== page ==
10 ene. 2016

Escaping single quotes in bash

The problem

We want to define an alias for deleting python .pyc files. The alias definition:
alias rmpyc="find . -name '*.pyc' -delete
does not work correctly


Combining the bash rules for quoting:
  • Any variable and pattern is escaped whenever it is NOT enclosed within single quotes
  • Backslash escaped single quotes NOT enclosed within single quotes produce literal single quotes
  • Expressions with different quotes can be directly combined, e.g.:
echo "Double quotes: "'"'' and single quotes: '"'" 
Applying both rules we can write:
1. alias rmpyc='find . -name '"'"'*-pyc'"'"' -delete'
2. alias rmpyc="find . -name '"'*.pyc'"' -delete"
3. alias rmpyc='find . -name '\''*-pyc'\'' -delete'

Detailed explanations

  1. We start using single quotes because we want to define a literal. To obtain a literal single quote, we stop quoting the first literal (find . -name) and concatenate a single quote enclosed within double quotes, then we write the file pattern within single quotes to avoid its expansion. Again, we concatenate a single quote enclosed within double quotes and finally we add the rest of the string ( -delete).
  2. We start with double quotes while there is no pattern to be expanded. This allows us to include literal single quote. After we ended the first string (after the first literal single quote), we concatenate the file pattern enclosed within single quotes to avoid file pattern expansion. Finally we add the rest of the string within double quotes (starting with the second literal single quote).
  3. We start with single quotes like in 1. until we want a literal single quote. To get it, we end the first string (with a single quote) and then we write an escaped single quote (backslash single quote). We continue with the file pattern enclosed within single quotes to avoid its expansion. Then we add the second escaped single quote like before. Finally we concatenate the rest of the string.

11 nov. 2015

Hints for Java JMX monitoring (for Tomcat, Alfresco, Liferay, etc.)

The problem

We want to monitor an Alfresco server which is not directly accesible from the outer world. It sits inside a (VMWare) private virtual network behind a firewall.

Have you ever tried to access JMX in private virtual nets behind a firewall? 

It's not easy at all, because of the way JMX connection establishment works: The client connects to a well know RMI registry host:port. If no additional variables are set, the Java VM does these things:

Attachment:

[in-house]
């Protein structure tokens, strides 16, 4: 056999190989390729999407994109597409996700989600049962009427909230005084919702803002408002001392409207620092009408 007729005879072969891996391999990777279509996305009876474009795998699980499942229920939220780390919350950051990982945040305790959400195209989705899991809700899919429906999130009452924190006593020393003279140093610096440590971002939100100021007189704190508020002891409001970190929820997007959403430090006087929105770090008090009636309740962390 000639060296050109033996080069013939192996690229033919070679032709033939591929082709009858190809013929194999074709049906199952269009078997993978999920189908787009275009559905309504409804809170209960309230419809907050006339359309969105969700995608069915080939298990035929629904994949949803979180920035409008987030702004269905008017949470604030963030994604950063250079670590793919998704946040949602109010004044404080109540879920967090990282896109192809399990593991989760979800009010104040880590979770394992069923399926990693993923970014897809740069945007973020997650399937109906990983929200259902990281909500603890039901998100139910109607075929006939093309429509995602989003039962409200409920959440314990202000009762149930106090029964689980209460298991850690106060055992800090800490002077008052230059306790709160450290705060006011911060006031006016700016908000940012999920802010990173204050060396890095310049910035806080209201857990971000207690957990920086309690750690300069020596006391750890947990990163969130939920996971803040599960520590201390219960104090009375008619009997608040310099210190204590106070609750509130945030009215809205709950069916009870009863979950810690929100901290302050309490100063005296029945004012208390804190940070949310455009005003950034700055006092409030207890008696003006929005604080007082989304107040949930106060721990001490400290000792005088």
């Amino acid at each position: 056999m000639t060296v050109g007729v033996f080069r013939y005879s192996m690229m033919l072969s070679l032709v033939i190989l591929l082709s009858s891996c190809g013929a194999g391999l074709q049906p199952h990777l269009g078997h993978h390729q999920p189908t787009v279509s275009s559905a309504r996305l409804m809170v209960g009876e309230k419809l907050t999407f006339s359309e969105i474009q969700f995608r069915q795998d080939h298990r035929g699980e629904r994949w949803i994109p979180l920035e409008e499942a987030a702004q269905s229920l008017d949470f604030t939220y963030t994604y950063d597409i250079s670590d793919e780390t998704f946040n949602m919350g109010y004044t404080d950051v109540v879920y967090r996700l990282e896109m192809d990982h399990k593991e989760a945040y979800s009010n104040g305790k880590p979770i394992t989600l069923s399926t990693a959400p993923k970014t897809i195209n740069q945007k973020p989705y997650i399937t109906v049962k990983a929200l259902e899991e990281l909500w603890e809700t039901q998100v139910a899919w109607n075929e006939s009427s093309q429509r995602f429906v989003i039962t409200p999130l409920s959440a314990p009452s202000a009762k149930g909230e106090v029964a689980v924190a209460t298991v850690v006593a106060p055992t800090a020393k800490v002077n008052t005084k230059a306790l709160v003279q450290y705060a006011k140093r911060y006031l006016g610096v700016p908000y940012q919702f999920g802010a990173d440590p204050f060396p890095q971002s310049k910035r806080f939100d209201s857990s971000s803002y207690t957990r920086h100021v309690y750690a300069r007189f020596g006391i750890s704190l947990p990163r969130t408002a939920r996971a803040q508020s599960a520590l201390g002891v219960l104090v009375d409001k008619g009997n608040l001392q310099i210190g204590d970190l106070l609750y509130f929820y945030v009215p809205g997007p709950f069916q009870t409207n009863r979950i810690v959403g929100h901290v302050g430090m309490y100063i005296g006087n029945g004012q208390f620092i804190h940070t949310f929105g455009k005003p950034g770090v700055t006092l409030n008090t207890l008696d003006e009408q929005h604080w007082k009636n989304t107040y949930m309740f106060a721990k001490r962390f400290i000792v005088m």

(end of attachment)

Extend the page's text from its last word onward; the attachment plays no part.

1. Guess it's own IP, based on the hostname and /etc/hosts.
2. Allocate dynamically a port to receive "server" connections
3. Send the data to the client, so it can do the connection.

In our scenario (not directly reachable Alfresco server in a private virtual network), this is a real nightmare.

Here are some solutions.

Solution 1: Create / use VPN

I don't have this solution at hand, so I'll jump to the next one.

Solution 2: Fix and expose JMX ports to the outer world (protected by firewall)

1. Download Apache-Tomcat's extra catalina-jmx-remote.jar for your version of Tomcat and drop it into the tomcat/lib folder

2. Add to tomcat/conf/server.xml something like this:

<Listener className="org.apache.catalina.mbeans.JmxRemoteLifecycleListener" rmiRegistryPortPlatform="8555" rmiServerPortPlatform="8556"/>

3. Add the following variables to tomcat/bin/setenv.sh (or tomcat/scripts/ctl.sh, in case of Alfresco):
CATALINA_OPTS="$CATALINA_OPTS -Dcom.sun.management.jmxremote "
CATALINA_OPTS="$CATALINA_OPTS -Dcom.sun.management.jmxremote.authenticate=false -Dcom.sun.management.jmxremote.ssl=false"
CATALINA_OPTS="$CATALINA_OPTS -Djava.rmi.server.hostname=`hostname`"

4. Open your firewall for the given ports and source IPs.
  • The java.rmi.server.hostname value is sent verbatim to the client. This makes it possible that the hostname resolves at the server to one IP and at the client to another.
  • We disable SSL, we're supposing that the access is protected  through firewall.
  • We suppose that the firewall maps the ports for the outer world to the server in out private network
  • In most articles we can find in Internet,  java.rmi.server.hostname should be a valid IP, but this is just another reason why it's so difficult to get the right configuration. I inspected network packets with ngrep and found that the value is send verbatim.
  • At the server, the hostname value should resolve locally. When I used some outer IPs, Tomcat didn't start up correctly (taking a long long time...)

Solution 3: Use Jolokia and expose some special URLs to the outer world

Jolokia is an agent which translates JMX queries and operations to REST-HTTP/JSON. It's really easy to write a Nagios check script. I did one in Python with took something like an hour.

What I did:
1. Download the WAR from the Jolokia download page.
2. Unzip the WAR to edit web.xml
3. Modified the web.xml, uncommenting the authentication things